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There’s been a lot of talk about our “rights” in the last few months. It’s not new. For 200 years lawyers and politicians and activists have been arguing about the amendments added to the Constitution, how they are interpreted, what they look like in action, how to apply them in a country that has expanded exponentially and in a world that has changed in almost every conceivable way since the nation’s birth.
Eleven years after the Declaration of Independence was drafted, on Sept. 17, 1787, the Constitution was signed. By that time, the leaders realized that in order for the states to remain united, they were going to need a stronger, more organized central government with greater power than the Articles of Confederation provided.
In 1789, James Madison of Virginia, recently elected to the new House of Representatives, introduced 19 amendments to the Constitution (the Constitution hadn’t even been ratified by all the states at that point). Ten of Madison’s amendments were ratified by the states in 1791 and came to be known as the Bill of Rights. A total of 33 amendments have been presented to Congress and the states, with 27 of those approved and ratified. Interestingly, the 27th amendment, ratified in 1992, was introduced in … wait for it … 1789. What amendment was so controversial it took 202 years and 223 days to gain approval? The one that deals with congressional pay raises. Go figure.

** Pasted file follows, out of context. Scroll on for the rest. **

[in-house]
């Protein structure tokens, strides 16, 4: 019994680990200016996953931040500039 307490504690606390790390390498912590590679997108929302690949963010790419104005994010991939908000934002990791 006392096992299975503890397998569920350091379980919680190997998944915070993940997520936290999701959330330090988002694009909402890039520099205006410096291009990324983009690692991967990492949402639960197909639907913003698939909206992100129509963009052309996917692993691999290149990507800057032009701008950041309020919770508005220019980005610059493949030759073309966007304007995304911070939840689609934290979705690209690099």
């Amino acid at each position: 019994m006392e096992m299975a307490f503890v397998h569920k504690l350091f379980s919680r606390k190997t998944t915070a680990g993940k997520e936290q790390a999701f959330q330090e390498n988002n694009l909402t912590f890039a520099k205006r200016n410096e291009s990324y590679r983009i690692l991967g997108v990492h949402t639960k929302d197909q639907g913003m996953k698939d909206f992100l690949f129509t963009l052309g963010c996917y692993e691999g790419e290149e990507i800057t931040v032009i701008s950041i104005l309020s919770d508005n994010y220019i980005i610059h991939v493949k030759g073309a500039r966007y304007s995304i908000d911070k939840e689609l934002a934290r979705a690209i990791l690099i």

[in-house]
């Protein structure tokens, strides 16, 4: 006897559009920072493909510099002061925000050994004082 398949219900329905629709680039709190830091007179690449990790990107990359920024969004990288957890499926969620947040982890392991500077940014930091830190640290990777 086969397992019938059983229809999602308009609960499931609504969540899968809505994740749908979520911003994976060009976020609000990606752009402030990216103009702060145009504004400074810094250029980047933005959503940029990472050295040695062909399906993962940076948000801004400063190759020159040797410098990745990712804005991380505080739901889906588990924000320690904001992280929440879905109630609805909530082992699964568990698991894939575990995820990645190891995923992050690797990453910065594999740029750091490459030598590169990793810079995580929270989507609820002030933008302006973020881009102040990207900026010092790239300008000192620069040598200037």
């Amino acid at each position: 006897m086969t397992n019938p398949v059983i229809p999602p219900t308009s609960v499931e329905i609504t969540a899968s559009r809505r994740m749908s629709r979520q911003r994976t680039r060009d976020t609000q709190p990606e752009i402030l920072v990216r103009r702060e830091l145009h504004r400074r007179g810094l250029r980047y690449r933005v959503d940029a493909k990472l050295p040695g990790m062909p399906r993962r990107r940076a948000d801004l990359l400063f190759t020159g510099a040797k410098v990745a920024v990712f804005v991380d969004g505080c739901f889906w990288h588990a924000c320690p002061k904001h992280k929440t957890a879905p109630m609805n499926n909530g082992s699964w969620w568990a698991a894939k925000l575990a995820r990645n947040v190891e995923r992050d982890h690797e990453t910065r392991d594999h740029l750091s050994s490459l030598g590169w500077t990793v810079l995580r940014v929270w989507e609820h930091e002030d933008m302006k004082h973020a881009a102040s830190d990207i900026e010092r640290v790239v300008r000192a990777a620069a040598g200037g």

Most of us have a hard time remembering the preamble to the Constitution, much less all of the amendments. We also tend to be selective in our application of the amendments, which has led to all sorts of discussion and discourse and Supreme Court cases over the decades.
I’m not a scholar of constitutional law, and I won’t pretend to be. In my opinion, the Golden Rule — do unto others as you would have them do unto you — is pretty darn close to what I believe our founding fathers, flawed as they were, just like us, had in mind. And theoretically, it should be fairly easy to remember, interpret, and apply in everyday life.
By NIKI TURNER | email@example.com